Regarding the chosen model, we can see that both the Support Vector Regressor and Random Forest Regressor outperform the simple baseline we set up. Further, the Random Forest Regressor outperforms the Support Vector Regressor for all training strategies. This shows the importance of knowing which model is best suited for your problem and testing different ones. Important to note though, is that no extensive hyperparameter tuning was performed, which could alter this observation. This is required for a proper validation of the algorithms and therefore we encourage the user to also experiment with altering the hyperparameters and study the influence on the results.

Finally, normalizing the data, rescaling it such that the input and output variables all have values within a similar range - in this case, between 0 and 1 - is a common step when setting up machine learning models. This is because, depending on the model, they work much better with values of this order of magnitude. We see that normalization indeed greatly improves the predictions for the Support Vector Regressor but has little influence on the random forest regressor. Indeed, algorithms such as random forests and decision trees are not influenced by the scale of the input variables.

We hope that you have gained more insights on how the training strategy, the type of machine learning model and data normalization influence the model performance and are familiar now with the usage of the interface. We suggest that you try a number of additional combinations of settings and think about in which way they influence the quality of the model.

In the next video, we will summarize the key take away messages and provide you with a number of suggestions for additional experiments to gain additional insights.

## Key Take Away Messages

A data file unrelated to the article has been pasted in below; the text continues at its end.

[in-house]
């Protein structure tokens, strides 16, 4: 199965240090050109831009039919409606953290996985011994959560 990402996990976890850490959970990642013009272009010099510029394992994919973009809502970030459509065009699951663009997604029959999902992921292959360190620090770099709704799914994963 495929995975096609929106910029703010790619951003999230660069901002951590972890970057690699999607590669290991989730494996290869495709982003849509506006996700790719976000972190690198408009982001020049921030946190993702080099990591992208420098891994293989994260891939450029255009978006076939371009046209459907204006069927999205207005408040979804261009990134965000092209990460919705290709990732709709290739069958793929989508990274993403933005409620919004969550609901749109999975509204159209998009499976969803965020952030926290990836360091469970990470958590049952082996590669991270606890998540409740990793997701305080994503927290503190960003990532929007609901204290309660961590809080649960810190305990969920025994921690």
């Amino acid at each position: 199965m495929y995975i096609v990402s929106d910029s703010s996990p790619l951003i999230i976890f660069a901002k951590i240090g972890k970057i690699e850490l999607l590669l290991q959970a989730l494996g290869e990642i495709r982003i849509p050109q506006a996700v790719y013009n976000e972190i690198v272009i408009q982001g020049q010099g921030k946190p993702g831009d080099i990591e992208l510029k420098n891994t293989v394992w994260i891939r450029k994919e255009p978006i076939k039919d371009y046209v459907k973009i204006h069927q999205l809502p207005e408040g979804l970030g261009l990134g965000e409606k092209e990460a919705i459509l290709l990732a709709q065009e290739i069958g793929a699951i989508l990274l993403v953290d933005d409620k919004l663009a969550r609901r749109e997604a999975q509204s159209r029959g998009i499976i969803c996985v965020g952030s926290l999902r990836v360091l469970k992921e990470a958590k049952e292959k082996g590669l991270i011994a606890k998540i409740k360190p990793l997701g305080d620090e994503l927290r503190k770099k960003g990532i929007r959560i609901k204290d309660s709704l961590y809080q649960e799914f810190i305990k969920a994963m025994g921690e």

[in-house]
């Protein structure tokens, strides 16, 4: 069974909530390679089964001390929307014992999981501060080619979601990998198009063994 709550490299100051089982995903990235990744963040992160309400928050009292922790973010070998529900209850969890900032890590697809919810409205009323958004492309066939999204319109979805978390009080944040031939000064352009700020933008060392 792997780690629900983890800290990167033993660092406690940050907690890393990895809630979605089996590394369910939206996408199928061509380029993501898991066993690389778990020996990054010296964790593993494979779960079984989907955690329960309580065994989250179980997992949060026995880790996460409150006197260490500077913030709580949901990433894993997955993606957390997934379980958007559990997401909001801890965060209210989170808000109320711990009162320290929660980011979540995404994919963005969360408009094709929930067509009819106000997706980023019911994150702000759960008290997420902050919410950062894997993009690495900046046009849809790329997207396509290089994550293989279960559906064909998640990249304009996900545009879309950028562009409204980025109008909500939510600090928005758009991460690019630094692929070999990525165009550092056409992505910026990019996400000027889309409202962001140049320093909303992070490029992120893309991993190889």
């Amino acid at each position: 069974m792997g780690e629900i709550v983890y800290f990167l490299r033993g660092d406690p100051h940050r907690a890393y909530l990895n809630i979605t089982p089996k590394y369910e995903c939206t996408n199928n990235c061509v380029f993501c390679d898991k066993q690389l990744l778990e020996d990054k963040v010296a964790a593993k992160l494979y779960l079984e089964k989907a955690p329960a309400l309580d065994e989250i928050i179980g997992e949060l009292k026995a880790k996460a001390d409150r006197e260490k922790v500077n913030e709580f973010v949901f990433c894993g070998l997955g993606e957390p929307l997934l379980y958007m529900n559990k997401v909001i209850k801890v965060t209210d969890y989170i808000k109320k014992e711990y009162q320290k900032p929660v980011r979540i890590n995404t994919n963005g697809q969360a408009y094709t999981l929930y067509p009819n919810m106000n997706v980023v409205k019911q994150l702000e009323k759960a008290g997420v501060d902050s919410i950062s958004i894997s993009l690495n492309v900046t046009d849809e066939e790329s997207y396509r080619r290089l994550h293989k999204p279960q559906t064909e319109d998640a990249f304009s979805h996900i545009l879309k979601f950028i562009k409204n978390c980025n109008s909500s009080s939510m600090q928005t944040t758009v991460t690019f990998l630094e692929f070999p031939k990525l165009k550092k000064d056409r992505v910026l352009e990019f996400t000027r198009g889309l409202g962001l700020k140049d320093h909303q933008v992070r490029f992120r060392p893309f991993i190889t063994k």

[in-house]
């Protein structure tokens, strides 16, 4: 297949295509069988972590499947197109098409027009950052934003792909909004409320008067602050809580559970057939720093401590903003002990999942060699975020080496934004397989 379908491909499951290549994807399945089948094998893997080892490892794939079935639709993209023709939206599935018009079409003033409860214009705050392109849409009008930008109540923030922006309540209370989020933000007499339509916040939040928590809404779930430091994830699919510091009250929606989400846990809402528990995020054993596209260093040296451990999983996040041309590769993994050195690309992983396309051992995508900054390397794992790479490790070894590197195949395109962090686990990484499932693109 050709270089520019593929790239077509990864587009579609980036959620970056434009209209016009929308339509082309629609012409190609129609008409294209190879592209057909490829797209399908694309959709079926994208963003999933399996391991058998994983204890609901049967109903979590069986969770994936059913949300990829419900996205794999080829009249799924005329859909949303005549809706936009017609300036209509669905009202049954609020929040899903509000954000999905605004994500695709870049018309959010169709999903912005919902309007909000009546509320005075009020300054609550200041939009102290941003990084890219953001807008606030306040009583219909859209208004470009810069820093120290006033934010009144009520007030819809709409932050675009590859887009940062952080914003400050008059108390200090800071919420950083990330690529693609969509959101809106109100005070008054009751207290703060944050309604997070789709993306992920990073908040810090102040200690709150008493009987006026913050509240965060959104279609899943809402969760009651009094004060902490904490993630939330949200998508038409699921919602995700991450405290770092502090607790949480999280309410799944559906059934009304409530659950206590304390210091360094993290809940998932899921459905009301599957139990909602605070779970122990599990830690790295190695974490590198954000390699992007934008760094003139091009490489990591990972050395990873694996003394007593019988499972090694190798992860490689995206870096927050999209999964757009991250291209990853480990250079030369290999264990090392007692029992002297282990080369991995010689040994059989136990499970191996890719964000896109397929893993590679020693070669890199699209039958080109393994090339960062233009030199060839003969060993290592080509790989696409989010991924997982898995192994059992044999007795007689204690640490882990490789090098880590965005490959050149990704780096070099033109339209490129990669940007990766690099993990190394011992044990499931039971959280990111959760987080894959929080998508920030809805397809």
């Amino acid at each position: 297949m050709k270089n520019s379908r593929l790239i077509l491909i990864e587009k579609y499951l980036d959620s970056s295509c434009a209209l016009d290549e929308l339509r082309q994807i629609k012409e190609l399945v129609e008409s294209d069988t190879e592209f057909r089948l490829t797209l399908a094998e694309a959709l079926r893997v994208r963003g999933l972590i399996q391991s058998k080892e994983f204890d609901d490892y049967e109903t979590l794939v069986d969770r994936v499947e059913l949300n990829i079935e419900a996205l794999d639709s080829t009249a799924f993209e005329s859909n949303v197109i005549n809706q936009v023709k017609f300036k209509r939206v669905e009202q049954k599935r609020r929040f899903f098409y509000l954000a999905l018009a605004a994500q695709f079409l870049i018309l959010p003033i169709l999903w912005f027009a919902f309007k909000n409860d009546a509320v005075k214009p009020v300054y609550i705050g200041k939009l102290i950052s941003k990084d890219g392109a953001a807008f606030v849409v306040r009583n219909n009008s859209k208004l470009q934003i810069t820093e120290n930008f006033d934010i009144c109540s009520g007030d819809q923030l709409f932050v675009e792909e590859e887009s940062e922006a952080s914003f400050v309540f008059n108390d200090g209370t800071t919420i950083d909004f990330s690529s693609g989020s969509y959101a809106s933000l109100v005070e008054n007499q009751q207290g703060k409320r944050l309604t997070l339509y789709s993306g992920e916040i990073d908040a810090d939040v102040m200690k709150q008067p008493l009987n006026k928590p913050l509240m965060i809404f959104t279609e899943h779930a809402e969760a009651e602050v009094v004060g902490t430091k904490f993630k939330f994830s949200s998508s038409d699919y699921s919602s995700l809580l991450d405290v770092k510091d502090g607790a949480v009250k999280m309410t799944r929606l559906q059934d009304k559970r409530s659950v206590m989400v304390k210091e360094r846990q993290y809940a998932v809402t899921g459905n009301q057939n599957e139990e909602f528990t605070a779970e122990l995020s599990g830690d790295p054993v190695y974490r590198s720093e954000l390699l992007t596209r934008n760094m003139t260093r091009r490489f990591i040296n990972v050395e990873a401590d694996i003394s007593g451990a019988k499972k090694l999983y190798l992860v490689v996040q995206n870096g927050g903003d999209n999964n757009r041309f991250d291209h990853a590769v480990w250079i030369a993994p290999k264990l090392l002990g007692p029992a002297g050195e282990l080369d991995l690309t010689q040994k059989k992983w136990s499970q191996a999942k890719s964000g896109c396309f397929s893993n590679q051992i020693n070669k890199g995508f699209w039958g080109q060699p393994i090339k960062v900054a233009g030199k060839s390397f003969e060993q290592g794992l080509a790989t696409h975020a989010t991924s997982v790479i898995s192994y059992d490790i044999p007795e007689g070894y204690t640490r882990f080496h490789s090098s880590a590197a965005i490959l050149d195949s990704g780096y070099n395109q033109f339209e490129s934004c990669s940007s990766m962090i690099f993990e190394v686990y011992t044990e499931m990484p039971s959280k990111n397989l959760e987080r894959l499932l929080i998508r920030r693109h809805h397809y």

In the video tutorial for this AI Starter Kit, we demonstrated forecasting the demand for a particular resource at a particular point in the future, illustrated on the case of energy demand forecasting. In doing so, we have taken you through the different steps in the data science workflow.

We first performed a number of required data preprocessing steps in order to prepare the data for further analysis. This included fusing the electricity and weather data, requiring to resampling the former data to a lower sampling rate.

Subsequently, we explored the fused dataset in order to better understand which factors influence the household energy consumption. To this end, we resorted to both visual and statistical exploration methods. Based on this, we could identify a number of yearly, weekly, and daily patterns, including particular behavior during weekends and some holiday periods. This information formed the basis for the feature extraction that followed next, such as the energy consumption a week before, the day of the week and the hour of the day.

Finally, we served the extracted features to two different models, namely Random Forest Regression and Support Vector Regression to perform the actual forecasting. Through different experiments, we analyzed the influence of the training strategy, type of machine learning model and effect of data normalization on the model performance. Based on this, it became clear that achieving good prediction results depends on different factors, including the appropriate data preprocessing, the amount of available training data and the algorithm parametrisation.

As next steps, we invite you to further explore each of these influences in more detail. Especially with respect to the hyperparameter tuning, it proves worth to further explore the different parameter settings and study how these changes impact the model performance. Furthermore, you can also try to adapt the different steps to the context of your own dataset.

While the details of each of the steps might differ, the methodological steps we presented are typically the required phases you need to go through when solving a resource demand forecasting problem.

We thank you for completing this video series and hope to welcome you in another AI Starter Kit tutorial.

## Additional information

The video material in this website was developed in the context of the SKAIDive project, financially supported by the European Social Fund, the European Union and Flanders. For more information, please contact us at elucidatalab@sirris.be